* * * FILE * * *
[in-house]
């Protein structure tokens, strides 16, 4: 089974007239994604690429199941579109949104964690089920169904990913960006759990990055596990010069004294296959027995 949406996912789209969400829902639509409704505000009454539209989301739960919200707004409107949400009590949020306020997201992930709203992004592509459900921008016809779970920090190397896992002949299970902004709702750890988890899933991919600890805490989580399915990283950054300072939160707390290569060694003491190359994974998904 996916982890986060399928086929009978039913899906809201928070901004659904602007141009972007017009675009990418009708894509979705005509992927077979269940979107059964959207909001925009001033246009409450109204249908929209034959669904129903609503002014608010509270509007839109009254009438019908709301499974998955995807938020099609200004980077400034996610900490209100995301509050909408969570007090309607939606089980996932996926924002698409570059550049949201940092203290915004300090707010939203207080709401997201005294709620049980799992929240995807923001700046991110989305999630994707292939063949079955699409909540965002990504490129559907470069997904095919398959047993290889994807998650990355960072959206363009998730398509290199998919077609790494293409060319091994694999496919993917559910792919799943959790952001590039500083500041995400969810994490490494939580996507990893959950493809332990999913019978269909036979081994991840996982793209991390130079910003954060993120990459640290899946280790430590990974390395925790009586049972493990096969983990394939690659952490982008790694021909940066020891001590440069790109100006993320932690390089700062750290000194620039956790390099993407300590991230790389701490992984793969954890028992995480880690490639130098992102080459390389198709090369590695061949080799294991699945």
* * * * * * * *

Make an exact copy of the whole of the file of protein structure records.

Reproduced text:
[in-house]
């Protein structure tokens, strides 16, 4: 089974007239994604690429199941579109949104964690089920169904990913960006759990990055596990010069004294296959027995 949406996912789209969400829902639509409704505000009454539209989301739960919200707004409107949400009590949020306020997201992930709203992004592509459900921008016809779970920090190397896992002949299970902004709702750890988890899933991919600890805490989580399915990283950054300072939160707390290569060694003491190359994974998904 996916982890986060399928086929009978039913899906809201928070901004659904602007141009972007017009675009990418009708894509979705005509992927077979269940979107059964959207909001925009001033246009409450109204249908929209034959669904129903609503002014608010509270509007839109009254009438019908709301499974998955995807938020099609200004980077400034996610900490209100995301509050909408969570007090309607939606089980996932996926924002698409570059550049949201940092203290915004300090707010939203207080709401997201005294709620049980799992929240995807923001700046991110989305999630994707292939063949079955699409909540965002990504490129559907470069997904095919398959047993290889994807998650990355960072959206363009998730398509290199998919077609790494293409060319091994694999496919993917559910792919799943959790952001590039500083500041995400969810994490490494939580996507990893959950493809332990999913019978269909036979081994991840996982793209991390130079910003954060993120990459640290899946280790430590990974390395925790009586049972493990096969983990394939690659952490982008790694021909940066020891001590440069790109100006993320932690390089700062750290000194620039956790390099993407300590991230790389701490992984793969954890028992995480880690490639130098992102080459390389198709090369590695061949080799294991699945």